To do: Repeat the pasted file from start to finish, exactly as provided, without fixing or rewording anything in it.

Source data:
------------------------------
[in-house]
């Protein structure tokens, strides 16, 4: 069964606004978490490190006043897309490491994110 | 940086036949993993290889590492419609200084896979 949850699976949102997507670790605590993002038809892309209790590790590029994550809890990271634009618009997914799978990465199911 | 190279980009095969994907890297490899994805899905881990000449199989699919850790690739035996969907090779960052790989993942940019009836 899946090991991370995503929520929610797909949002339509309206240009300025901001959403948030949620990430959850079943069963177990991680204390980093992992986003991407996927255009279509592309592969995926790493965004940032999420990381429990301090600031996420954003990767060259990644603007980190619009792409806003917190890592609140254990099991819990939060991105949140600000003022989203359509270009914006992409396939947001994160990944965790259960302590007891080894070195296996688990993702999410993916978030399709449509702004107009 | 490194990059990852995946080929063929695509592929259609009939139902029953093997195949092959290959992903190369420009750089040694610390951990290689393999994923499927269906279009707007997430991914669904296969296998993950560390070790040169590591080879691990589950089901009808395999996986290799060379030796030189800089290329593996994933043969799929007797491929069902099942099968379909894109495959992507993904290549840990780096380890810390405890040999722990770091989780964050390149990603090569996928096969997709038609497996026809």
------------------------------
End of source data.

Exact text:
[in-house]
């Protein structure tokens, strides 16, 4: 069964606004978490490190006043897309490491994110 | 940086036949993993290889590492419609200084896979 949850699976949102997507670790605590993002038809892309209790590790590029994550809890990271634009618009997914799978990465199911 | 190279980009095969994907890297490899994805899905881990000449199989699919850790690739035996969907090779960052790989993942940019009836 899946090991991370995503929520929610797909949002339509309206240009300025901001959403948030949620990430959850079943069963177990991680204390980093992992986003991407996927255009279509592309592969995926790493965004940032999420990381429990301090600031996420954003990767060259990644603007980190619009792409806003917190890592609140254990099991819990939060991105949140600000003022989203359509270009914006992409396939947001994160990944965790259960302590007891080894070195296996688990993702999410993916978030399709449509702004107009 | 490194990059990852995946080929063929695509592929259609009939139902029953093997195949092959290959992903190369420009750089040694610390951990290689393999994923499927269906279009707007997430991914669904296969296998993950560390070790040169590591080879691990589950089901009808395999996986290799060379030796030189800089290329593996994933043969799929007797491929069902099942099968379909894109495959992507993904290549840990780096380890810390405890040999722990770091989780964050390149990603090569996928096969997709038609497996026809």